Amsterdam Series: Pannekoeken Breakfast and Museums

I did not know exactly where I was this morning. I was on a tram trying to get to the city centre when I spotted a bustling flower market. I thought I just spend a few minutes here to check out this place. It’s still early spring and so one could hardly see any tulips around. However, there were quite a lot of bulbs on sale — some of which are bigger than a fist.

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There were quite a few restaurants along the street where the flower market is. My only impression of a Dutch breakfast is the pannekoeken (or known as pannekoek in Canada). We had once tried these dutch pancakes in De Dutch here in BC.

So I guess this is where I could get the real dutch breakfast.

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The interior is dim and cozy. It was early and I was their only customer.

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I ordered coffee as usual … always coffee with milk. And there’s the piece of cookie like they always give you with coffee in Europe.

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I ordered the Pannekoeken but can’t remember which one I ordered. I thought it was banana but looking at this picture now, it does not look like it. Unlike Canadian pancakes, these are quite large but thinner.

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I think the Dutch likes sweet food. On the table was three types of sweeteners. It’s easy guessing what they are even though you can’t read Dutch right?

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My first stop of the day was at the Anne Frank’s House. The Anne Frank House is a museum dedicated to the Jewish girl who wrote a diary during World War II. She and her family hid from the German soldiers as they rounded up all Jews. There was a long line of people.

The museum is the actual house that Anne Frank hid in for a few years. We get to see the secret doorways that her father built and a glimpse of how life was during those few hard years leading to her eventual death in a concentration camp. It was a very moving exhibition. When we got to the final display, everyone was so silent …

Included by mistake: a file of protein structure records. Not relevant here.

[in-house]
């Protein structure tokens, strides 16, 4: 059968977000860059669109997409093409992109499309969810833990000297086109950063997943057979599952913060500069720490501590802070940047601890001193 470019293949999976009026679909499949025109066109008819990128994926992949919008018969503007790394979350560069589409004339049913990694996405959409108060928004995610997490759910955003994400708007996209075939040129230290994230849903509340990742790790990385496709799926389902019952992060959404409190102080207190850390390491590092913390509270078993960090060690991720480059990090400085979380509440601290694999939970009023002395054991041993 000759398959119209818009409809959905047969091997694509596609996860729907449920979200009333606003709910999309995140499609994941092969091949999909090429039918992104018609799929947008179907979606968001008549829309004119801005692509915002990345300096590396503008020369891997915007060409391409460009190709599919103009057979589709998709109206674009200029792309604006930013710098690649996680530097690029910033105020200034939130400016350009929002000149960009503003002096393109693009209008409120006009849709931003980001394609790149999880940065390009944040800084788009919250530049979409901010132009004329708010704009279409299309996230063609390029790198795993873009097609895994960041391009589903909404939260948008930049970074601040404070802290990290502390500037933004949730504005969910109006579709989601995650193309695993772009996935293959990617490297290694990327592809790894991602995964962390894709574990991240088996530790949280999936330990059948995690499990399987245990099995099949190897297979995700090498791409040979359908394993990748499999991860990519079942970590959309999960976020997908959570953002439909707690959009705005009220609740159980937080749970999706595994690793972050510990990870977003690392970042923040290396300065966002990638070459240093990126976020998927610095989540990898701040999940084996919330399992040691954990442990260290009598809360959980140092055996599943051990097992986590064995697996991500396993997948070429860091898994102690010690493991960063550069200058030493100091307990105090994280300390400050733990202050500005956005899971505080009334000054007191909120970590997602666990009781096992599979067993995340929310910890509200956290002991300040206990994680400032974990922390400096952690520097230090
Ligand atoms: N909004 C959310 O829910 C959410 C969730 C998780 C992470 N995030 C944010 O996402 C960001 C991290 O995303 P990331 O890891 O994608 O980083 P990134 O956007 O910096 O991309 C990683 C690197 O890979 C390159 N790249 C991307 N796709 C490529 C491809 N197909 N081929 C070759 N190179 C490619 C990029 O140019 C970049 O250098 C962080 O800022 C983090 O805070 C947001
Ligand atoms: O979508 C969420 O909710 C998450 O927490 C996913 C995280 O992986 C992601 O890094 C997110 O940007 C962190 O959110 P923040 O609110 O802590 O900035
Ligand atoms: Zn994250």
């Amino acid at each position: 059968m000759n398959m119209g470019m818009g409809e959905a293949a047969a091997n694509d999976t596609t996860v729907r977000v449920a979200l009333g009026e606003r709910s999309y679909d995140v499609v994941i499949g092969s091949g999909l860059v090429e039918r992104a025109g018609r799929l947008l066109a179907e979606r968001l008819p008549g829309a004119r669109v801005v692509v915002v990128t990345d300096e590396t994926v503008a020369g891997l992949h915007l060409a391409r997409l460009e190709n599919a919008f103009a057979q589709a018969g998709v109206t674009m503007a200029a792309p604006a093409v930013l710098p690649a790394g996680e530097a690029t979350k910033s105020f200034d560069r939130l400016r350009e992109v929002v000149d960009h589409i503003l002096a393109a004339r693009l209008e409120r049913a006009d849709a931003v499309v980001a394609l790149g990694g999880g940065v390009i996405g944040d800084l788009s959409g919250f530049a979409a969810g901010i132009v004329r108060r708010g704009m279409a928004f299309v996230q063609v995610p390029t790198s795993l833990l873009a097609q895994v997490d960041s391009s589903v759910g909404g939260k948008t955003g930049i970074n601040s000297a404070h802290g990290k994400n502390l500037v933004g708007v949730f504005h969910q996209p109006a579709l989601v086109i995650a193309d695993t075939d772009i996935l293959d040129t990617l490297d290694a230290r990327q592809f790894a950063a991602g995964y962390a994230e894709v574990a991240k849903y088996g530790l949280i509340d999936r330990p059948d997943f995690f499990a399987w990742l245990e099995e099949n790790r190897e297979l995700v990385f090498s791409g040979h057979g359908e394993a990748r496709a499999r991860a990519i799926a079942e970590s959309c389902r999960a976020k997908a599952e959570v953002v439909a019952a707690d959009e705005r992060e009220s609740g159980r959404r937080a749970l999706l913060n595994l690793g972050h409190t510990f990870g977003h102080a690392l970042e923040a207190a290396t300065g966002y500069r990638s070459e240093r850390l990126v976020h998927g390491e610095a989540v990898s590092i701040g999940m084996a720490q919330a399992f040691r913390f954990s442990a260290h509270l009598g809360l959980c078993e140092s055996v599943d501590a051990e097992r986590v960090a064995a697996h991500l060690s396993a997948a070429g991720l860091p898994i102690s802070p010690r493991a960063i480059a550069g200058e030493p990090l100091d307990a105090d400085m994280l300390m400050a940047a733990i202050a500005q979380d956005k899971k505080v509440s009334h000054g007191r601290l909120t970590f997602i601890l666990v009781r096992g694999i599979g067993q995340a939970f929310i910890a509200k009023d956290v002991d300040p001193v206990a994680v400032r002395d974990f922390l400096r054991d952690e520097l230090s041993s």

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I next went to the van Gogh Museum which is dedicated to the most famous dutch impressionist artists. This museum has the largest collection of van Gogh’s paintings and drawings in the world. It chronicles the stages of his life until his death. I am no expert in van Gogh’s paintings but I could not see some of his most famous paintings here. I guess most of the better ones are in either private hands or in other museums in the world.

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I enjoyed the Rijksmuseum immensely even though a large part of it is closed for renovations. Of all the exhibits, I enjoyed those that showcased the Dutch golden age and how for a short span of 100 years, the little Dutch country dominated the world trade and culture. I also enjoyed the paintings, especially Rembrandt’s complex Night Watch and the simple Milkmaid painting by Vermeers.

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  1. I’ve never been able to bring myself to read the Diary of Anne Frank. It’s such a sad story. So many innocents lost in the face of such unreasoning hatred.

  2. i love this european series blog! the photos are amazing and your commentary makes me feel like i’m right there. your dry wit always makes me laugh out loud 🙂 i sure want to visit europe sometime soon…

  3. Hi Ellecamino: Whew! At least I know there is someone who enjoyed this series. I actually thought that this series is getting stale but there’s an end in sight. Three more days and I am done with this series and hand this blog back to Suanne’s recipes.
    Ben

  4. Yes, one of the things on my list of things I must do is visit the Van Gogh Musem.

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